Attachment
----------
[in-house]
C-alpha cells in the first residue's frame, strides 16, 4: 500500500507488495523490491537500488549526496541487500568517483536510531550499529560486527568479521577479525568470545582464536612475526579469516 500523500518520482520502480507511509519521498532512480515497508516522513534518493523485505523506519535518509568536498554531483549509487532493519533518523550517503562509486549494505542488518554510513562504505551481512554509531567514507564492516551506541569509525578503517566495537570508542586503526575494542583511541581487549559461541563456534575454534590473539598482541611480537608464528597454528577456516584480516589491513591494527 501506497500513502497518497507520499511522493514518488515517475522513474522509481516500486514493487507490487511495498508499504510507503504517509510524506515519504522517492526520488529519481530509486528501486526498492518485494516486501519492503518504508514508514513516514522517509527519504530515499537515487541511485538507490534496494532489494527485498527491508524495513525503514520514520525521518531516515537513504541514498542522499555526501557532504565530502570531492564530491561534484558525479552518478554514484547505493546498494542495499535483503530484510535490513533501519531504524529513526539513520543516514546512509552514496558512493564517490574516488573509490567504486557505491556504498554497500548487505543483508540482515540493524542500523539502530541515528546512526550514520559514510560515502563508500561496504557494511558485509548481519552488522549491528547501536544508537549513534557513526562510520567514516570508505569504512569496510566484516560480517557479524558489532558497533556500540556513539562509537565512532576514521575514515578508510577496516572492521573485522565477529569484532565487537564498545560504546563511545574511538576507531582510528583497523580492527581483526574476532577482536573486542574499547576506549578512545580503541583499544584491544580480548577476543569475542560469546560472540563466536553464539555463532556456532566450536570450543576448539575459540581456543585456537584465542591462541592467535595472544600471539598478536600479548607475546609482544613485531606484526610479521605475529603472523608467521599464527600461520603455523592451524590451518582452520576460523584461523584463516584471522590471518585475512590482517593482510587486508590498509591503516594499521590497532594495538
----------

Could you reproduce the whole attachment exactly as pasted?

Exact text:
[in-house]
C-alpha cells in the first residue's frame, strides 16, 4: 500500500507488495523490491537500488549526496541487500568517483536510531550499529560486527568479521577479525568470545582464536612475526579469516 500523500518520482520502480507511509519521498532512480515497508516522513534518493523485505523506519535518509568536498554531483549509487532493519533518523550517503562509486549494505542488518554510513562504505551481512554509531567514507564492516551506541569509525578503517566495537570508542586503526575494542583511541581487549559461541563456534575454534590473539598482541611480537608464528597454528577456516584480516589491513591494527 501506497500513502497518497507520499511522493514518488515517475522513474522509481516500486514493487507490487511495498508499504510507503504517509510524506515519504522517492526520488529519481530509486528501486526498492518485494516486501519492503518504508514508514513516514522517509527519504530515499537515487541511485538507490534496494532489494527485498527491508524495513525503514520514520525521518531516515537513504541514498542522499555526501557532504565530502570531492564530491561534484558525479552518478554514484547505493546498494542495499535483503530484510535490513533501519531504524529513526539513520543516514546512509552514496558512493564517490574516488573509490567504486557505491556504498554497500548487505543483508540482515540493524542500523539502530541515528546512526550514520559514510560515502563508500561496504557494511558485509548481519552488522549491528547501536544508537549513534557513526562510520567514516570508505569504512569496510566484516560480517557479524558489532558497533556500540556513539562509537565512532576514521575514515578508510577496516572492521573485522565477529569484532565487537564498545560504546563511545574511538576507531582510528583497523580492527581483526574476532577482536573486542574499547576506549578512545580503541583499544584491544580480548577476543569475542560469546560472540563466536553464539555463532556456532566450536570450543576448539575459540581456543585456537584465542591462541592467535595472544600471539598478536600479548607475546609482544613485531606484526610479521605475529603472523608467521599464527600461520603455523592451524590451518582452520576460523584461523584463516584471522590471518585475512590482517593482510587486508590498509591503516594499521590497532594495538